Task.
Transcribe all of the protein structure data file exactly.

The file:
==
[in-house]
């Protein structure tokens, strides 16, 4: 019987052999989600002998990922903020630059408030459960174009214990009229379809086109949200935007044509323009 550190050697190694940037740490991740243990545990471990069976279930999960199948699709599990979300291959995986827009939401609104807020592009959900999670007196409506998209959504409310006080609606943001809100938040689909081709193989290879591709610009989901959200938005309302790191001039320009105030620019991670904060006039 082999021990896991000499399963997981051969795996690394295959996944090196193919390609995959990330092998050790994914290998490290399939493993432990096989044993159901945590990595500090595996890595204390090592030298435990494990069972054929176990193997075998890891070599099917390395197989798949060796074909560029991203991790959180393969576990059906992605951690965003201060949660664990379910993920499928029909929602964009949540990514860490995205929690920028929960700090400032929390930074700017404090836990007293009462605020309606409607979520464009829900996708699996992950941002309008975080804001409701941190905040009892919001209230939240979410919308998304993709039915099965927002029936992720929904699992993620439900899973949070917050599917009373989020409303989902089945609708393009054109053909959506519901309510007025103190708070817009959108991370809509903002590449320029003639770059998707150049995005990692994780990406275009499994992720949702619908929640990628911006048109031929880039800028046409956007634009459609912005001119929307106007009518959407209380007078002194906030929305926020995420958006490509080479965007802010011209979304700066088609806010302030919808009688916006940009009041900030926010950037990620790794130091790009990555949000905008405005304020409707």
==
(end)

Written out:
[in-house]
């Protein structure tokens, strides 16, 4: 019987052999989600002998990922903020630059408030459960174009214990009229379809086109949200935007044509323009 550190050697190694940037740490991740243990545990471990069976279930999960199948699709599990979300291959995986827009939401609104807020592009959900999670007196409506998209959504409310006080609606943001809100938040689909081709193989290879591709610009989901959200938005309302790191001039320009105030620019991670904060006039 082999021990896991000499399963997981051969795996690394295959996944090196193919390609995959990330092998050790994914290998490290399939493993432990096989044993159901945590990595500090595996890595204390090592030298435990494990069972054929176990193997075998890891070599099917390395197989798949060796074909560029991203991790959180393969576990059906992605951690965003201060949660664990379910993920499928029909929602964009949540990514860490995205929690920028929960700090400032929390930074700017404090836990007293009462605020309606409607979520464009829900996708699996992950941002309008975080804001409701941190905040009892919001209230939240979410919308998304993709039915099965927002029936992720929904699992993620439900899973949070917050599917009373989020409303989902089945609708393009054109053909959506519901309510007025103190708070817009959108991370809509903002590449320029003639770059998707150049995005990692994780990406275009499994992720949702619908929640990628911006048109031929880039800028046409956007634009459609912005001119929307106007009518959407209380007078002194906030929305926020995420958006490509080479965007802010011209979304700066088609806010302030919808009688916006940009009041900030926010950037990620790794130091790009990555949000905008405005304020409707």